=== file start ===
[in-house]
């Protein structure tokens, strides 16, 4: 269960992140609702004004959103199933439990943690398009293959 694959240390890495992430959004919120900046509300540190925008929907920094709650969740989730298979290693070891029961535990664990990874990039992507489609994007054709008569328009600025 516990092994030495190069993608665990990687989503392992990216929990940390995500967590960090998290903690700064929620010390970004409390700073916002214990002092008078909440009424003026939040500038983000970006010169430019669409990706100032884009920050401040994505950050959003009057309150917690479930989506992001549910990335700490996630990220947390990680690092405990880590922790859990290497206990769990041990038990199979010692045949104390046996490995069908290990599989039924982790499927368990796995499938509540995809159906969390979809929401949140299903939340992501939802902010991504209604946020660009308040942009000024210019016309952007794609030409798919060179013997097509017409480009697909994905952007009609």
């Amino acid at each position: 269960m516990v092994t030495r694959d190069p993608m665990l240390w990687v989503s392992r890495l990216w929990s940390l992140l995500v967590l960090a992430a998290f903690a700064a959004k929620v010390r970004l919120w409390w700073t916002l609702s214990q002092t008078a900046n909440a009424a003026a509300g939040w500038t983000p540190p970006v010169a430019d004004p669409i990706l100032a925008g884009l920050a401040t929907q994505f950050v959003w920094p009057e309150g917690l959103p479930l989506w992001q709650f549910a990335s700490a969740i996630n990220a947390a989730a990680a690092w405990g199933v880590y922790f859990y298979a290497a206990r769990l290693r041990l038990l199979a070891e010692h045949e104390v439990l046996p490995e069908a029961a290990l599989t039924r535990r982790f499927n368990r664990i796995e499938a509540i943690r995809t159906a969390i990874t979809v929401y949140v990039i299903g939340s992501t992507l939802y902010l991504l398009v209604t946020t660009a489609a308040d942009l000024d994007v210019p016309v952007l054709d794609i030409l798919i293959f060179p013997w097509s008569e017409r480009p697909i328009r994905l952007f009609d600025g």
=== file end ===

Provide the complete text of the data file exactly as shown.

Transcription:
[in-house]
């Protein structure tokens, strides 16, 4: 269960992140609702004004959103199933439990943690398009293959 694959240390890495992430959004919120900046509300540190925008929907920094709650969740989730298979290693070891029961535990664990990874990039992507489609994007054709008569328009600025 516990092994030495190069993608665990990687989503392992990216929990940390995500967590960090998290903690700064929620010390970004409390700073916002214990002092008078909440009424003026939040500038983000970006010169430019669409990706100032884009920050401040994505950050959003009057309150917690479930989506992001549910990335700490996630990220947390990680690092405990880590922790859990290497206990769990041990038990199979010692045949104390046996490995069908290990599989039924982790499927368990796995499938509540995809159906969390979809929401949140299903939340992501939802902010991504209604946020660009308040942009000024210019016309952007794609030409798919060179013997097509017409480009697909994905952007009609």
């Amino acid at each position: 269960m516990v092994t030495r694959d190069p993608m665990l240390w990687v989503s392992r890495l990216w929990s940390l992140l995500v967590l960090a992430a998290f903690a700064a959004k929620v010390r970004l919120w409390w700073t916002l609702s214990q002092t008078a900046n909440a009424a003026a509300g939040w500038t983000p540190p970006v010169a430019d004004p669409i990706l100032a925008g884009l920050a401040t929907q994505f950050v959003w920094p009057e309150g917690l959103p479930l989506w992001q709650f549910a990335s700490a969740i996630n990220a947390a989730a990680a690092w405990g199933v880590y922790f859990y298979a290497a206990r769990l290693r041990l038990l199979a070891e010692h045949e104390v439990l046996p490995e069908a029961a290990l599989t039924r535990r982790f499927n368990r664990i796995e499938a509540i943690r995809t159906a969390i990874t979809v929401y949140v990039i299903g939340s992501t992507l939802y902010l991504l398009v209604t946020t660009a489609a308040d942009l000024d994007v210019p016309v952007l054709d794609i030409l798919i293959f060179p013997w097509s008569e017409r480009p697909i328009r994905l952007f009609d600025g």